There is also common confusion about the difference between an AB test and an ‘AB’ redirection test (split test) and when to use which one. A split test, or redirection test, is used to test variations of a specific page hosted on different URLs. In other words, a split test’s variations are hosted on different URLs, while AB tests are hosted on the same URL. You’re now probably wondering, ‘well that’s all well and good, but when should I use an AB test and when should I use a split test?’. At the risk of oversimplifying it, for any major back-end design changes or complete page re-designs, a split test is preferred. If you are only looking to test simple front-end changes to the page, an AB test is preferred. Bear in mind, a split test requires more effort and work hours, as you will need to build a completely new HTML, whereas, in an AB test, changes can easily be made within a WYSIWYG editor.
I can already hear you SEO marketers yelling at the computer screen about how these split tests will impact the page rankings. But fear not, Google, as always, has you covered. Google recommends using the attribute rel=”canonical” and not a no-index tag on your alternative pages. This will indicate to Google that the variations are relatively similar to the original.
Another useful use for split tests that we have come across for our smaller clients, is when pages you want to test have small amounts of volume. There is nothing more demoralising than doing all the initial research and analysis on your website, then plugging in the data to an online CRO test duration calculator, like this one, only to find out that the test would need to run for 10 months to reach statistical significance. We have found a technique using split tests to be very useful with this.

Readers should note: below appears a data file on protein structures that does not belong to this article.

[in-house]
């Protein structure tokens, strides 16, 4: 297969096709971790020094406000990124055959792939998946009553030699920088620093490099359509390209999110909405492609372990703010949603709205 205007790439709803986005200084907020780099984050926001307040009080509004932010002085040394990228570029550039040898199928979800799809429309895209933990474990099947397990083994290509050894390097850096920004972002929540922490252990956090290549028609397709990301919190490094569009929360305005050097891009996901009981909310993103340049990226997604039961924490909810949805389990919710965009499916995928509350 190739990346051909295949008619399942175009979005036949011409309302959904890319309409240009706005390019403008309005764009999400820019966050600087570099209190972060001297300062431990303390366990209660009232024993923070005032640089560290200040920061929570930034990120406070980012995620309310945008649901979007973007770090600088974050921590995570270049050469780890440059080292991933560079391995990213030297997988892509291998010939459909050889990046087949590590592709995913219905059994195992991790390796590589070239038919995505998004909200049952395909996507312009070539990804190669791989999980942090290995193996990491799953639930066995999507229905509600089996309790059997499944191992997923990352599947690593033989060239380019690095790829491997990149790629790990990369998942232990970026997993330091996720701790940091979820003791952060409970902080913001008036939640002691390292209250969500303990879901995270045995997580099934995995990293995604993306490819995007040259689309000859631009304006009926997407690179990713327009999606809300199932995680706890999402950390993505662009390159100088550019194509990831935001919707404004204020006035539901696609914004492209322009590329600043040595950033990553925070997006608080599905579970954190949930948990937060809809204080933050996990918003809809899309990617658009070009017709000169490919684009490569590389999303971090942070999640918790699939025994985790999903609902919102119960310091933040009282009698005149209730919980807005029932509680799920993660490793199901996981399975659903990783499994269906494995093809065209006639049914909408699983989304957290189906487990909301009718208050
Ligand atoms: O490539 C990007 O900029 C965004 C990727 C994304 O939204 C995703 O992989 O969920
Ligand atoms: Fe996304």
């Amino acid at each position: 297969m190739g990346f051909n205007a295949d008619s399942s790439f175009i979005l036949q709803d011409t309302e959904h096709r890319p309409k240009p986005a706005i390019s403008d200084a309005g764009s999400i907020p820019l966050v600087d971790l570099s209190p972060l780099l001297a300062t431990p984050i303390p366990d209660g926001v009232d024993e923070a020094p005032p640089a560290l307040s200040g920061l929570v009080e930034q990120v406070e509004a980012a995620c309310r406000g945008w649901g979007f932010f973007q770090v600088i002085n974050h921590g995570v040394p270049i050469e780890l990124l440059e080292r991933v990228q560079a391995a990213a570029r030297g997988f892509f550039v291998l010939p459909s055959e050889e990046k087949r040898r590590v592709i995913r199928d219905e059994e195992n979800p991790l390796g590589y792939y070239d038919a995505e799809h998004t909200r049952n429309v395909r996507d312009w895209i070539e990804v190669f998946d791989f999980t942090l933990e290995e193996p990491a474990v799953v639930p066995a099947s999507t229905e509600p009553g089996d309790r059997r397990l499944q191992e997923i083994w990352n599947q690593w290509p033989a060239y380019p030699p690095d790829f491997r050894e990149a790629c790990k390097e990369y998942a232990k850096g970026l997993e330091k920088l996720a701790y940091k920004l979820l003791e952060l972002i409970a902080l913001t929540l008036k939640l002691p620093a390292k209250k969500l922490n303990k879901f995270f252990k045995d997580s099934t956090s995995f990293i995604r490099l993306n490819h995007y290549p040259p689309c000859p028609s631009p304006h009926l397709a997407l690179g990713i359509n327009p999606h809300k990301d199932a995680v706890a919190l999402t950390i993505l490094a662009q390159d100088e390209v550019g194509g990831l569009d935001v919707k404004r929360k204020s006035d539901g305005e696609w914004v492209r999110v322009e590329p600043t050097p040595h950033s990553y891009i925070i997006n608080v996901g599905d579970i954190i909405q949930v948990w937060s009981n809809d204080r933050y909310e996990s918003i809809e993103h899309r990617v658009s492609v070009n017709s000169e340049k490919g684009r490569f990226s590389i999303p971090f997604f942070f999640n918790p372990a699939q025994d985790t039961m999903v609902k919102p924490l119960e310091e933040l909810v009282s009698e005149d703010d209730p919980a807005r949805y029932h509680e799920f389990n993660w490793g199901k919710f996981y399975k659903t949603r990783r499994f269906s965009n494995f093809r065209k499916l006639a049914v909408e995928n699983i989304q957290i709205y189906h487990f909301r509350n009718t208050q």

We have a travel client who were looking to do a CRO test on their great deal package page. The site contained these great deal package pages for all their available destinations. The layout of the pages were exactly the same, with the only difference being the actual content, which was unique to each destination. We found that there was not enough volume going towards these individual destination pages for us to conduct a test in a reasonable amount of time.
We knew what we wanted to do, we wanted to completely re-design the pages, with more emphasis on the benefits the client provides and the CTAs. We chose 6 of the top volume destinations, created new variation pages on the website, and re-designed their great deal pages in exactly the same way, with the only difference being the destination specific content. We made sure the variation pages had a common element in their URL. The original pages contained ‘great-deals’ and our variations contained ‘your-deals’.
We then set up a redirection test within our CRO platform, AB Tasty, and used a regular expression within the split test section of their editor, which allowed all the original destination ‘great deal’ pages to redirect to their corresponding variation ‘your deal’ pages. This technique allowed us to combine all the data from the 6 original pages and 6 variation pages into one test, allowing us to reach statistical significance in a shorter amount of time, while comparing our original design and the variation design. The result ended up with a 36% increase in conversions for our variation page design.